Farmers say wet weather is having deadly impact on lambing season

  • Report by Rural Affairs Correspondent Hannah Thomas

With one of the wettest winters on record in Wales, March and April have so far seen little let up, leaving farmers unable to plant crops and put livestock outside.

With agriculture emitting millions of tonnes of greenhouse gases every year, it's a sharp reminder of the role the industry plays in tackling climate change.

In Pendolyan in the Vale of Glamorgan, farmer Tom Rees has been up to his ankles in water.

Farmer Tom Rees struggling to navigate his way through his fields

This time of year he should be sowing spring barley in this field, but that window has passed. Instead he'll have to plant maize, but it's still a mystery when, "[There's] no sign of it drying up.

"It won't go in for at least another month or six weeks at this rate. It's going to take a long time to dry before we can get on the ground and spread muck, and then plough it.

"I just despair to know when we will get it in. Since last July we've had non-stop rain. It's the worst farming year that I've ever known since I've been home from college.

"And I've been home 15 years. It's rain on rain on rain."

Despite the soggy weather, calving has been taking place but this year Tom is having to do it in the barn for the first time where it's dry.

In Ynysybwl, Mathew Isaac has lost 30 lambs to the weather.

It means some have developed joint problems due to being exposed to the wet conditions.

Mathew Isaac has lost dozens of lambs due to complications from the wet weather

"Anything that's a little bit weak, they fall by the wayside," says Mathew.

"You're picking up dead lambs in the morning then. We're at the limit of where we keep the sheep inside.

"When they're born they're only 24 or 48 hours old, and then they moved out. There's no way you could keep all the ewes in with all the lambs.

"The disease burden in here then would be greater than what it is outside."

The effects of climate change have been blamed for the increased rainfall, making 2023 one of the wettest years since records began.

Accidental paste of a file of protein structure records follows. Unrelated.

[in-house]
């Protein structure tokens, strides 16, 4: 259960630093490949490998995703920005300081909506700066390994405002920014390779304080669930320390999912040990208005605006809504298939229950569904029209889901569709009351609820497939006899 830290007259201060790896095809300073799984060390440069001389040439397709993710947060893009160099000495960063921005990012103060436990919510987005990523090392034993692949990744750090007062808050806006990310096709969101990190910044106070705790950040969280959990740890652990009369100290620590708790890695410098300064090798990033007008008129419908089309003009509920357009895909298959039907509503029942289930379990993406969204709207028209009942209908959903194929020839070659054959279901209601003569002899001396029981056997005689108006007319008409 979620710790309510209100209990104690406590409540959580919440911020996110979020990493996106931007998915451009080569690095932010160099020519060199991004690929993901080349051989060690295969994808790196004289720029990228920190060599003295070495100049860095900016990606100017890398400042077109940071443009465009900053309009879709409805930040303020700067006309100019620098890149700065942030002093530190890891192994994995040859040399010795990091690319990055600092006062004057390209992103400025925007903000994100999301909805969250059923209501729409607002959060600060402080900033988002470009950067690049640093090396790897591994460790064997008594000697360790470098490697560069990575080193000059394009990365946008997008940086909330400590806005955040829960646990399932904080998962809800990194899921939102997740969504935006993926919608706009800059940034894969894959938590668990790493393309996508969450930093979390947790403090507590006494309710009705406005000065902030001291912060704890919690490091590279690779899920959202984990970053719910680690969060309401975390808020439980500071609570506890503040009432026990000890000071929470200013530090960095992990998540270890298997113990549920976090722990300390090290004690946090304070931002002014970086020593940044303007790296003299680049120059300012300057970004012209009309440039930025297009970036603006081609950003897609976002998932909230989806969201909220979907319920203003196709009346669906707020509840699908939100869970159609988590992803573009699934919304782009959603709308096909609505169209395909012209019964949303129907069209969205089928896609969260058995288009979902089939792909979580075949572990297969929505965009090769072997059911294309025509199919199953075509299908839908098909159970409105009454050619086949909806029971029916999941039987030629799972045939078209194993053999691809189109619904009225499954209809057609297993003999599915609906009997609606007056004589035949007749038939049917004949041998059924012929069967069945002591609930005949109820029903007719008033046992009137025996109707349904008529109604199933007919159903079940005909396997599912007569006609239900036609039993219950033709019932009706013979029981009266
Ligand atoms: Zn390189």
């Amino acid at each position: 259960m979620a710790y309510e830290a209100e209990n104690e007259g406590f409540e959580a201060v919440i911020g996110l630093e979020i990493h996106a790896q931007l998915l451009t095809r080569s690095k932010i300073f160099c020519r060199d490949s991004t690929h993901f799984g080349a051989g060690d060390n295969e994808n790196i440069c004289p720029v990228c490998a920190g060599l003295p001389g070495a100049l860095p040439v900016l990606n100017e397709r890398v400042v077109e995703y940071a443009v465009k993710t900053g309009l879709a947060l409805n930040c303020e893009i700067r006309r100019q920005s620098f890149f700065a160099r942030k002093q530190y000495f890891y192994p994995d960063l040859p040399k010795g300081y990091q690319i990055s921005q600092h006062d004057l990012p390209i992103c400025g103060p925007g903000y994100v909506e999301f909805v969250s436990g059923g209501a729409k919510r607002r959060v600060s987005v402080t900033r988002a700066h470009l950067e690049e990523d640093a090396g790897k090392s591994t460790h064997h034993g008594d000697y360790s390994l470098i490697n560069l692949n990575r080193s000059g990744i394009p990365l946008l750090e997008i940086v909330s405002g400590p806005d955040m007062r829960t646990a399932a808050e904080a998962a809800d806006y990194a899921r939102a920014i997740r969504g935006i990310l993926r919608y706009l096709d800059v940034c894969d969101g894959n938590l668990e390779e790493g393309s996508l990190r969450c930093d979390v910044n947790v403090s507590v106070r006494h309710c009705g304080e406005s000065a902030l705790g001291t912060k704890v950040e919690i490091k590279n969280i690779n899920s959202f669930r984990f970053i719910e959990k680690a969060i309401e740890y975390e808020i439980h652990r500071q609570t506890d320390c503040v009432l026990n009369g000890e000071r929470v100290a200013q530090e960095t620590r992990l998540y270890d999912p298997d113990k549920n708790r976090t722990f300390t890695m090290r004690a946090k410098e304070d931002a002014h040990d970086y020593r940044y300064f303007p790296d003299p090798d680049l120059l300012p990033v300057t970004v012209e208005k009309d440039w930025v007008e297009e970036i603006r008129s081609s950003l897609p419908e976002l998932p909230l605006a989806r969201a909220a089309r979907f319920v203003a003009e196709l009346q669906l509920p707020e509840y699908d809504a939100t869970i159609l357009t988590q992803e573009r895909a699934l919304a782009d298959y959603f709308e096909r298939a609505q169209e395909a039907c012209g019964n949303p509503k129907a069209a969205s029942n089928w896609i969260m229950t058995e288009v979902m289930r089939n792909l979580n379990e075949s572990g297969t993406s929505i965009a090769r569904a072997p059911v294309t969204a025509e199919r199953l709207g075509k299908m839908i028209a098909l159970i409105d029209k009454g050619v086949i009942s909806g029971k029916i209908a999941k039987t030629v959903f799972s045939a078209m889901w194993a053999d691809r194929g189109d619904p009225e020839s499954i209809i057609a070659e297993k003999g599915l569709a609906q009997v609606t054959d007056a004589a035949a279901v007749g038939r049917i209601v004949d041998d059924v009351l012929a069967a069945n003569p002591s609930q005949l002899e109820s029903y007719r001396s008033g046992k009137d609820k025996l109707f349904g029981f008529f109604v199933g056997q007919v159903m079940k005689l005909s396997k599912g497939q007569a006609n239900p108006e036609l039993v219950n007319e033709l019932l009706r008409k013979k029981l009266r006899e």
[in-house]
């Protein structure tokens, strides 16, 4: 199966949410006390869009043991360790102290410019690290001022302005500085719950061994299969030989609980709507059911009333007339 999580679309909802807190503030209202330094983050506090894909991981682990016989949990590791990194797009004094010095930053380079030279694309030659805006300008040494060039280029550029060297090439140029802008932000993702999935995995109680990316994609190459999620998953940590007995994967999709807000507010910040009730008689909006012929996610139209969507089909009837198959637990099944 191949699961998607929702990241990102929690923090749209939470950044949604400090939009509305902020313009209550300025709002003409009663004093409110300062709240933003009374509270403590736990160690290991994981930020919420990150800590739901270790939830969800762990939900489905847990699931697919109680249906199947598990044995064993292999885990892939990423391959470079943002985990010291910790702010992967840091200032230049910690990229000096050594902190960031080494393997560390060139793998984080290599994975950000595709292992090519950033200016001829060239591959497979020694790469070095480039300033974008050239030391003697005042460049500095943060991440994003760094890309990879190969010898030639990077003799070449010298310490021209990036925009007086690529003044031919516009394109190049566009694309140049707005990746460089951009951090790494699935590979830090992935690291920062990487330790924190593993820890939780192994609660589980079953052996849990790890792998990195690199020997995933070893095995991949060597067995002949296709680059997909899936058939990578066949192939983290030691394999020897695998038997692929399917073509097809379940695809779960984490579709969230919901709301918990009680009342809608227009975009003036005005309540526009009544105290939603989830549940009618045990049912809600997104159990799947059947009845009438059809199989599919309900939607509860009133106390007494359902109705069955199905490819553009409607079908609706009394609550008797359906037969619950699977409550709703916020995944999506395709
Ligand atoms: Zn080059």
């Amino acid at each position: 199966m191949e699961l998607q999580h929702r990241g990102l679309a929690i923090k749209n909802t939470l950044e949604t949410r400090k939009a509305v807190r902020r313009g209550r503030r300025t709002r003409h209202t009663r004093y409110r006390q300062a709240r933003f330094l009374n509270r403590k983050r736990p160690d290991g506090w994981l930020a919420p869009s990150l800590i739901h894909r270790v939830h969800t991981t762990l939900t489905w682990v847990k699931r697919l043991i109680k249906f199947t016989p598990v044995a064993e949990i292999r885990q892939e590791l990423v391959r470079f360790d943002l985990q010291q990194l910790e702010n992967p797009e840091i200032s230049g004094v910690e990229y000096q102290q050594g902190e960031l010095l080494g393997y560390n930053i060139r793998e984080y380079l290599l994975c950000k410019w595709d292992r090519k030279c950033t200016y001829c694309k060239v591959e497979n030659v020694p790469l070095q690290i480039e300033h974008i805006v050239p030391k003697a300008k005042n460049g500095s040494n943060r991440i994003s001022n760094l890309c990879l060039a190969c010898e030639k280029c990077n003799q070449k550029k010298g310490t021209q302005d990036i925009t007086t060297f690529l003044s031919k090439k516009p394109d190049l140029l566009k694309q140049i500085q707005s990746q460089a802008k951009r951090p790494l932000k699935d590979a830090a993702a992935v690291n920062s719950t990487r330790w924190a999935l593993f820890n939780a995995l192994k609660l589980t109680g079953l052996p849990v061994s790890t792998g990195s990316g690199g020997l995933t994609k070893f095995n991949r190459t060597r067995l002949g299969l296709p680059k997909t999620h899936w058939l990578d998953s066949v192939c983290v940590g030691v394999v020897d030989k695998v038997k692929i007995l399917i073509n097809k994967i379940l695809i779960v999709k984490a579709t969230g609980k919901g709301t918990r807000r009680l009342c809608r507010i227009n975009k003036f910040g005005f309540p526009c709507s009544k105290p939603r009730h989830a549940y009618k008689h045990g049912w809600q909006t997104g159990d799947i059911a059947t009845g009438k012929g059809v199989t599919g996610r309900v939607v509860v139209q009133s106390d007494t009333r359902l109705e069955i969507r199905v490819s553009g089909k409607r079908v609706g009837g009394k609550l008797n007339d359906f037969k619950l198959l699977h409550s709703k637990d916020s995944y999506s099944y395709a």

Farmers should be sowing spring barley in their fields, but for mainy they are too waterlogged. Credit: ITV Wales

Abi Reader, from the NFU, told ITV that farmers recognise the important part they play in the fight against climate change.

She said, "We've got a commitment at NFU Cymru for net zero by 2040. There are a number of steps we can put in place to do that, but we can't do it on our own.

She wants more help from the Welsh Government in reaching solutions to the climate crisis. "We're going to have to have help because producing food for the nation is a collective responsibility.

"You need to make sure that this money comes to help us deal with problems like this, because the weather is going to become more and more volatile", Abi Reader said.

A Welsh Government spokesperson said: “Significant changes to our climate and weather will continue to develop over the next few decades, and it is essential that we take steps now to build resilience to the potential impacts of climate change.

“In 2023 Wales experienced one of the wettest years on record and, in July alone, we received close to 200% of the long-term average rainfall.

“We are currently monitoring the impact the wet weather may have on farmers in Wales, including through the UK wide Agriculture Market Monitoring Group.”

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